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Corporate governance country assessment : Republic of Korea

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  • Corporate governance country assessment
  • World Bank


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Title Corporate governance country assessment
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Sub Title

Republic of Korea

Material Type Reports
Publisher

Washington, DC.:World Bank

Date 2003-09
Series Title; No Report on the Observance of Standards and Codes(ROSC)
Pages 22
Subject Country South Korea(Asia and Pacific)
Language English
File Type Link
Subject Economy < Financial Policy
Holding World Bank

Abstract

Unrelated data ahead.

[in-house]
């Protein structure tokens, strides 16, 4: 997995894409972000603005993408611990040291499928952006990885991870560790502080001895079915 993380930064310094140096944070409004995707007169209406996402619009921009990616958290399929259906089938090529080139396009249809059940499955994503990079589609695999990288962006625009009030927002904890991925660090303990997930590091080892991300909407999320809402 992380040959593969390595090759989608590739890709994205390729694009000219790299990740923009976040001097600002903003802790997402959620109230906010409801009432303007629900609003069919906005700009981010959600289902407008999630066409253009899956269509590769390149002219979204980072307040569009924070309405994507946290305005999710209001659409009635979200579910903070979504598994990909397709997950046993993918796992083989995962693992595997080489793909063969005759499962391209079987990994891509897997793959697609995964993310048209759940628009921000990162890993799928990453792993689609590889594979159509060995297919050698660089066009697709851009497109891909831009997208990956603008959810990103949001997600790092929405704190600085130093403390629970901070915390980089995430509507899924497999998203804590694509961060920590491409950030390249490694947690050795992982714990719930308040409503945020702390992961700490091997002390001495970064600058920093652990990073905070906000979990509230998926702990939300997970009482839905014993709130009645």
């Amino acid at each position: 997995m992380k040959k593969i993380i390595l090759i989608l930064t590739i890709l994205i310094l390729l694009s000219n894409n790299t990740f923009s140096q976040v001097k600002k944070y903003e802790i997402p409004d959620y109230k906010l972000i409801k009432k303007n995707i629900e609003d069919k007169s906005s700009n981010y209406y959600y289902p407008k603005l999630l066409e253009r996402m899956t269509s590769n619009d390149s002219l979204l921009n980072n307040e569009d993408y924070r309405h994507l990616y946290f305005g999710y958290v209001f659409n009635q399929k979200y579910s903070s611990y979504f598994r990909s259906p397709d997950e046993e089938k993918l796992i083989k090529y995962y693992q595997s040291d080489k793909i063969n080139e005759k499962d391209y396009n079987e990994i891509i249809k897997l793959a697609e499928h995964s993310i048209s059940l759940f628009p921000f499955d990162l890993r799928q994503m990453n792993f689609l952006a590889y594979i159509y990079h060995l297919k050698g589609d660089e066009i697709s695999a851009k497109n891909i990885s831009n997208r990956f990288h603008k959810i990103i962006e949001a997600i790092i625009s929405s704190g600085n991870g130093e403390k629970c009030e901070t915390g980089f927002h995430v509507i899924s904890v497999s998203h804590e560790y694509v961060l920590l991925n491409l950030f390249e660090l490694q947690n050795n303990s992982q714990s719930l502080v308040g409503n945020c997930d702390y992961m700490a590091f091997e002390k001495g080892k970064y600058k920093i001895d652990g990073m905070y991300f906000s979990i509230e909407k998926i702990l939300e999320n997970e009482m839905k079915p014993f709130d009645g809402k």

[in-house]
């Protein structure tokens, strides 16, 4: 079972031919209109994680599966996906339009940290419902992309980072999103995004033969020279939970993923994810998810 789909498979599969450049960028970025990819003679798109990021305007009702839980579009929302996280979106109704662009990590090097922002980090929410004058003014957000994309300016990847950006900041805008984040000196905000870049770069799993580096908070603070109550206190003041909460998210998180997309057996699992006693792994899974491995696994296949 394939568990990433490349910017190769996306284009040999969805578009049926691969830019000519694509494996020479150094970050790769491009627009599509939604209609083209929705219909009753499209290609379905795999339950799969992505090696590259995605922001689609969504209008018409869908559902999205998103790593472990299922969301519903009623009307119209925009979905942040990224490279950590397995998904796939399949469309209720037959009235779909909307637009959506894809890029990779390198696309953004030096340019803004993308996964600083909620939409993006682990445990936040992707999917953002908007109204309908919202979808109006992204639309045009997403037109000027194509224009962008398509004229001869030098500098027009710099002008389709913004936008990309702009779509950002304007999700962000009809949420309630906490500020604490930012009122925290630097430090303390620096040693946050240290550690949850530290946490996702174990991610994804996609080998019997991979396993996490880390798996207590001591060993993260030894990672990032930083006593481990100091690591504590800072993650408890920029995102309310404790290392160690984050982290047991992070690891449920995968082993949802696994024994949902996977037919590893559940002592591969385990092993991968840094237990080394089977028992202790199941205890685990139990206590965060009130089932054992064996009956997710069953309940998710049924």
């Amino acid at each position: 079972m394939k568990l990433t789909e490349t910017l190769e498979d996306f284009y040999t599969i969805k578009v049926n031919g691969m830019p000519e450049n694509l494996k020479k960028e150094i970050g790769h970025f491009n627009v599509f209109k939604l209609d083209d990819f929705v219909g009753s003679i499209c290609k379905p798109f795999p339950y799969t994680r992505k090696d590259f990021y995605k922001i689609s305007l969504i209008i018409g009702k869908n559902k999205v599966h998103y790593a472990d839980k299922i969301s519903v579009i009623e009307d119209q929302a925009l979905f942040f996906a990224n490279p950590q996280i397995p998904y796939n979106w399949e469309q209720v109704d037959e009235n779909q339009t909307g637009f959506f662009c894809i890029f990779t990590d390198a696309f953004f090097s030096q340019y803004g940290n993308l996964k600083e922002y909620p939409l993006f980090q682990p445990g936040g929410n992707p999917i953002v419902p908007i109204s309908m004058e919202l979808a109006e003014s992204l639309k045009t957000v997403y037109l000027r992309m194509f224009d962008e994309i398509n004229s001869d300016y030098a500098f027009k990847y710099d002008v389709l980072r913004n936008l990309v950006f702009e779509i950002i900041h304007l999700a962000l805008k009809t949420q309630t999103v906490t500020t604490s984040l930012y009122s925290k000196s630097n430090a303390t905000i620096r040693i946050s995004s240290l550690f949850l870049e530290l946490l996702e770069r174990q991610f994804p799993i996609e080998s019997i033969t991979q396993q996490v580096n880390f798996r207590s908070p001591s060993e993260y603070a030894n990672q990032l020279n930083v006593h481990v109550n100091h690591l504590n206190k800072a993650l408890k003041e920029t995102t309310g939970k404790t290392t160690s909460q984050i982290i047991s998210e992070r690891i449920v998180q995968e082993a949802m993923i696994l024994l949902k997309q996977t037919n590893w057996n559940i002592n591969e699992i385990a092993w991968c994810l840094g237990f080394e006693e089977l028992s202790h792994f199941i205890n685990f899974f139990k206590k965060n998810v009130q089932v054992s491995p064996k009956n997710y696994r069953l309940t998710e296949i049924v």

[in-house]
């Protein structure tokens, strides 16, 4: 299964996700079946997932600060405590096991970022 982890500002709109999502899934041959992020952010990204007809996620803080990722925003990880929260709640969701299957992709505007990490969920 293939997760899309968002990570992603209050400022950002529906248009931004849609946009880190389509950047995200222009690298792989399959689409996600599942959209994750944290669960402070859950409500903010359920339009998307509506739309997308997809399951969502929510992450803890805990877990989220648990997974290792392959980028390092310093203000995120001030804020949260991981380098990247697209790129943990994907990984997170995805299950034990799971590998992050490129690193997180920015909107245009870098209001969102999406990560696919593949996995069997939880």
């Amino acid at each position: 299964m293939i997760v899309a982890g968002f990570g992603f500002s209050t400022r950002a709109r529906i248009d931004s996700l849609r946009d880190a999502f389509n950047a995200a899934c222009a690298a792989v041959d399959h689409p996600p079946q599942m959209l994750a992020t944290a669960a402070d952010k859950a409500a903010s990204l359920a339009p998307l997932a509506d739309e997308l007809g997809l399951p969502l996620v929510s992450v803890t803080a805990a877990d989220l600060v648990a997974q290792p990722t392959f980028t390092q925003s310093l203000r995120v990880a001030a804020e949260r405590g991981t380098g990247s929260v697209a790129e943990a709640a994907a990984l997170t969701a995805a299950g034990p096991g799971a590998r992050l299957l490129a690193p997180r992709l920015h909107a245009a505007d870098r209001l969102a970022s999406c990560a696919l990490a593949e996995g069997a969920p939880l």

Since 1998, Korea has taken important steps to address the weaknesses that contributed to the economic crisis of 1997. The corporate governance framework has been strengthened significantly. The reform agenda, however, remains unfinished and the equity markets relative to other OECD countries remain underdeveloped. There has been good progress in upgrading accounting and auditing standards and practices, as well as strengthening underlying institutions responsible for setting standards and ensuring compliance. The Financial Supervisory Commission/Financial Supervisory Services have been established, and the role of the Korean Institute of Certified Public Accountants has been strengthened. Efforts should continue to further improve accounting standards and improve accounting and auditing practices, and include measures to clarify and strengthen the role and function of audit committees consistent with international best practices; replace statutory auditors with audit committees for smaller companies over time; and upgrade the skills and knowledge of audit committee members. While holding companies are allowed, only several of them have been established. In order to improve transparency and disclosures of chaebol-affiliated operations, consider several measures including measures that may change the incentives for large chaebol to establish holding companies (e.g. lower taxes). While significant improvements have been made to increase minority shareholder rights (e.g., by lowering or eliminating threshold ownership requirements) and the ease with which shareholders exercise those rights, further improvements are required, including measures to allow minority shareholders a greater voice in the selection of directors and steps to improve the process for nominating independent directors. While derivative actions are allowed, these are costly and therefore have been limited so far to only a few. The redress available to shareholders if their rights are violated remains limited, and there is no cost-effective way for them to seek redress. The draft law submitted to the National Assembly allowing class action lawsuits should be enacted as soon as possible. Securities laws have been amended to require listed companies to have outside directors. However, the concept of independent (outside) directors is new and still not well rooted in Korea. Additional efforts could include measures to expand the fiduciary duty of directors to shareholders and make it explicit under the law, and to limit liability of independent directors in cases in which they have acted in good faith.